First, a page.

In a previous piece, you learned about the molecular basis of allergic reactions to the cat. You know, then, that the particle reponsible for feline-based allergy is called Fel d1. It is shed by the salivary and skin glands of every cat, in varying amounts depending upon the individual cat. It's the source of great discomfort for millions of people.
The human body's immune system is its defense against dangerous enemies, like measles. A properly trained immune system will identify attackers on sight and summon assistance in the form of cells and antibodies. After a brief struggle, the measles will be bound, gagged, and shown to the door. Crisis averted. Allergies, on the other hand, are not infections. They are caused by a short circuit in the sentry cells of the immune system. These well-meaning cells zero in on some cat dander that has entered your nose and get all hot under the collar. Thinking they've spotted the enemy, they send out a distress call. Troops and ordnance are dispatched ASAP, but when they arrive, the enemy is nowhere to be seen. Frustrated immune cells trample everything in their vicinity (in this case, your upper respiratory system) in the search for something to kill. The enemy is never located, because Fel d1 is actually not an intimidating infectious organism but a helpless dead particle that can't do anything but float around and stick to things. You end up feeling like you have an infection (runny nose, scratchy throat, swollen and itchy eyes) for no good reason.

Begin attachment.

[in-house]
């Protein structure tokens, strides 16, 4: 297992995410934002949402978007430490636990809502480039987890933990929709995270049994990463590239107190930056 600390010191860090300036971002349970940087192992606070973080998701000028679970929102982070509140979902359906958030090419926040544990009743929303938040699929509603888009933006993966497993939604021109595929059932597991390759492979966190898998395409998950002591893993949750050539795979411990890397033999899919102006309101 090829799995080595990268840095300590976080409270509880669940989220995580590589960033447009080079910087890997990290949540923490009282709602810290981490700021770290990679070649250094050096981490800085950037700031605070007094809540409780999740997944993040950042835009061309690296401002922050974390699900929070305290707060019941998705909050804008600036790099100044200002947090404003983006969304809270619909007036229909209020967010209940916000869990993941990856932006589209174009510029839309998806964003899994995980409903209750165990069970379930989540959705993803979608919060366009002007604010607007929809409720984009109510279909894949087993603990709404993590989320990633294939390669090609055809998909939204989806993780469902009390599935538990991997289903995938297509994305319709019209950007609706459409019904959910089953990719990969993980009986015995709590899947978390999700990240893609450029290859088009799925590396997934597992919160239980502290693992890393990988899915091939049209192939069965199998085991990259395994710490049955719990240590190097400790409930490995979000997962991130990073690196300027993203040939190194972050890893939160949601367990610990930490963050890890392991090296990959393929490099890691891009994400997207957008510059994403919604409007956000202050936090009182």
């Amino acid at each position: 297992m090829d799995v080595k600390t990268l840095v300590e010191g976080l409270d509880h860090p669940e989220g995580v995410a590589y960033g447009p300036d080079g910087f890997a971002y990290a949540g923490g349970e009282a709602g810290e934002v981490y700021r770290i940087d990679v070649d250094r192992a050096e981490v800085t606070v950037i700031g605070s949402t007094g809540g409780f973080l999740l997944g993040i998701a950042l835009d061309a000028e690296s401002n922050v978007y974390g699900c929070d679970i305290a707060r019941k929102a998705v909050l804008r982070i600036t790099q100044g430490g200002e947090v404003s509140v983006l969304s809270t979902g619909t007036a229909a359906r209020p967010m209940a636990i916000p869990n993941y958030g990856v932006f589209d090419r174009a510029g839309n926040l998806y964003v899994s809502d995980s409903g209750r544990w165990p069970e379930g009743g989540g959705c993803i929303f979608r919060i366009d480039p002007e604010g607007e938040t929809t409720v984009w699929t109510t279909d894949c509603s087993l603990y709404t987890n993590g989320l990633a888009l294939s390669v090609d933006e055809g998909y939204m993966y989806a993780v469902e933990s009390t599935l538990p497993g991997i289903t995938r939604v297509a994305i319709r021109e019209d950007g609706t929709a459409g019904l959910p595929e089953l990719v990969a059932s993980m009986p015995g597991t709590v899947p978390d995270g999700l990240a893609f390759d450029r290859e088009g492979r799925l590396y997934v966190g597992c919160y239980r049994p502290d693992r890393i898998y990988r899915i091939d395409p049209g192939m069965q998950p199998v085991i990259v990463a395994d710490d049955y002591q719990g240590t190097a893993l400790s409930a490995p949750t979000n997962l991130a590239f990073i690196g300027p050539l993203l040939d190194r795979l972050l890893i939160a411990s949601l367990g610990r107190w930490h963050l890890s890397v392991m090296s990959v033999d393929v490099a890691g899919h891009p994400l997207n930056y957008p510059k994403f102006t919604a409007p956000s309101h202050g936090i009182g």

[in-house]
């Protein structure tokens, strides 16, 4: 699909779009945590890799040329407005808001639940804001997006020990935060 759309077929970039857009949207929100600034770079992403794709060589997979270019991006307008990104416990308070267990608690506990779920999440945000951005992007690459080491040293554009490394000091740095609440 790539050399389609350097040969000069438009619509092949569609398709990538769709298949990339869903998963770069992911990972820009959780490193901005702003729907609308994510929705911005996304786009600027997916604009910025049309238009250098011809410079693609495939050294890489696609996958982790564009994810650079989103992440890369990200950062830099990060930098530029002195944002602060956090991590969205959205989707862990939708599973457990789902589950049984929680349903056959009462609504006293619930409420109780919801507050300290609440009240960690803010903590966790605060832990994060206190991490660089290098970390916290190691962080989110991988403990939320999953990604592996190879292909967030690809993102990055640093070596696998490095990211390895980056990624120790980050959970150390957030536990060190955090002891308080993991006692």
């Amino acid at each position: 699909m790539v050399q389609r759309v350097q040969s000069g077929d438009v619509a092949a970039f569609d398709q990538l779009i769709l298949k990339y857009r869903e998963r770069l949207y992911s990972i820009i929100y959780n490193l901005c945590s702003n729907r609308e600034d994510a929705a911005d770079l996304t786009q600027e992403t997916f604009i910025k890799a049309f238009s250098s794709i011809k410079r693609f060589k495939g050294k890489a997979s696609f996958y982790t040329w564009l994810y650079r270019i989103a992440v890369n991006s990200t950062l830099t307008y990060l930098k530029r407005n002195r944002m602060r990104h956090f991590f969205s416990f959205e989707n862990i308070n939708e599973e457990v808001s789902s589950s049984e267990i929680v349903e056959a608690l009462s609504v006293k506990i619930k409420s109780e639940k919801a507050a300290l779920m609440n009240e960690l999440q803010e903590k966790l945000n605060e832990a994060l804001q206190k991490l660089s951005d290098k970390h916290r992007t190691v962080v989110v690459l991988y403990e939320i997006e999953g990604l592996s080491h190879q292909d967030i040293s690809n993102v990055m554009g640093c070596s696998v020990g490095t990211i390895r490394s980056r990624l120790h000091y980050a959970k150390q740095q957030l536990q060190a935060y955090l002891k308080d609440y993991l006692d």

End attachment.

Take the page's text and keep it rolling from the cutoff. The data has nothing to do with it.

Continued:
Despite the inevitable and uncomfortable consequences of exposure, some cat-allergic people do insist upon keeping cats. Lots of things are recommended for stifling their symptoms. Some have been aimed at suppressing the immune system or reprogramming it to tolerate Fel d1. Others involve shampooing the cat regularly (an exercise that many of us attempt only once in our lives), purchasing an expensive air filtration system, or vacuuming daily with a specially certified appliance. Wouldn't it be nice if there were some easy way to detoxify your cat, like feeding him a special food? Researchers at Purina are working on just such a concept. Their first step was to inoculate healthy chickens with Fel d1. Any egg from these special chickens is just loaded with Mother Hen's antibodies against Fel d1. They bind to it and coat the surface, masking its identity from the human immune system. Pesky allergic reactions can no longer be ignited by this unrecognizable particle. When the egg protein was applied to cat food, study animals remained healthy, and allergens were partially blocked in 97% of them. Active allergen levels were slashed by 30% or more, in over 85% of the study participants. Even a single-digit reduction in particles can improve an allergic person's comfort level, so the results of this study are quite promising. Imagine cat-allergic people, free to own the pet they want, with nothing more complicated than a different bag of food. Keep your eye on Purina for further developments with this exciting new concept.
Dr. M.S. Regan